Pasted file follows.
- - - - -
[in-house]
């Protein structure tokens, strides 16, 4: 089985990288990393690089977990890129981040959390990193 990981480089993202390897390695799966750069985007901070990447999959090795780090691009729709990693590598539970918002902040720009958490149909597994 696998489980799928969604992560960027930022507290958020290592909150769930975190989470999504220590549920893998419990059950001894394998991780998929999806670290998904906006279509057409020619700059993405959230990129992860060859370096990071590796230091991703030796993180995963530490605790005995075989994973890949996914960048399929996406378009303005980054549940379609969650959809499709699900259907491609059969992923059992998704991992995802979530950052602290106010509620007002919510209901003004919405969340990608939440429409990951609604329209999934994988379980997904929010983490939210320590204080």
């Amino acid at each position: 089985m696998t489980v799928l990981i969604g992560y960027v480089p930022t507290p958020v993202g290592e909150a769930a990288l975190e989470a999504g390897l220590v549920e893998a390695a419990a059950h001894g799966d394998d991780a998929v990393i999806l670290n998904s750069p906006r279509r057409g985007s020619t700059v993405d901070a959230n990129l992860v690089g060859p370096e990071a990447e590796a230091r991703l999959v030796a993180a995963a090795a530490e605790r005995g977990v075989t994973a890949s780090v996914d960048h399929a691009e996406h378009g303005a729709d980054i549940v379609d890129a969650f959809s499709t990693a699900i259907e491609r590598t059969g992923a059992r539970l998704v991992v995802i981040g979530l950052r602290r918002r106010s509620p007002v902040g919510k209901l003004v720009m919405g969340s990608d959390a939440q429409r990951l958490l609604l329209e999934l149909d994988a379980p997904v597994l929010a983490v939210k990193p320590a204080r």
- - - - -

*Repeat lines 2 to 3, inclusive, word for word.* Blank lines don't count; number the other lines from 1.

């Protein structure tokens, strides 16, 4: 089985990288990393690089977990890129981040959390990193 990981480089993202390897390695799966750069985007901070990447999959090795780090691009729709990693590598539970918002902040720009958490149909597994 696998489980799928969604992560960027930022507290958020290592909150769930975190989470999504220590549920893998419990059950001894394998991780998929999806670290998904906006279509057409020619700059993405959230990129992860060859370096990071590796230091991703030796993180995963530490605790005995075989994973890949996914960048399929996406378009303005980054549940379609969650959809499709699900259907491609059969992923059992998704991992995802979530950052602290106010509620007002919510209901003004919405969340990608939440429409990951609604329209999934994988379980997904929010983490939210320590204080």
């Amino acid at each position: 089985m696998t489980v799928l990981i969604g992560y960027v480089p930022t507290p958020v993202g290592e909150a769930a990288l975190e989470a999504g390897l220590v549920e893998a390695a419990a059950h001894g799966d394998d991780a998929v990393i999806l670290n998904s750069p906006r279509r057409g985007s020619t700059v993405d901070a959230n990129l992860v690089g060859p370096e990071a990447e590796a230091r991703l999959v030796a993180a995963a090795a530490e605790r005995g977990v075989t994973a890949s780090v996914d960048h399929a691009e996406h378009g303005a729709d980054i549940v379609d890129a969650f959809s499709t990693a699900i259907e491609r590598t059969g992923a059992r539970l998704v991992v995802i981040g979530l950052r602290r918002r106010s509620p007002v902040g919510k209901l003004v720009m919405g969340s990608d959390a939440q429409r990951l958490l609604l329209e999934l149909d994988a379980p997904v597994l929010a983490v939210k990193p320590a204080r």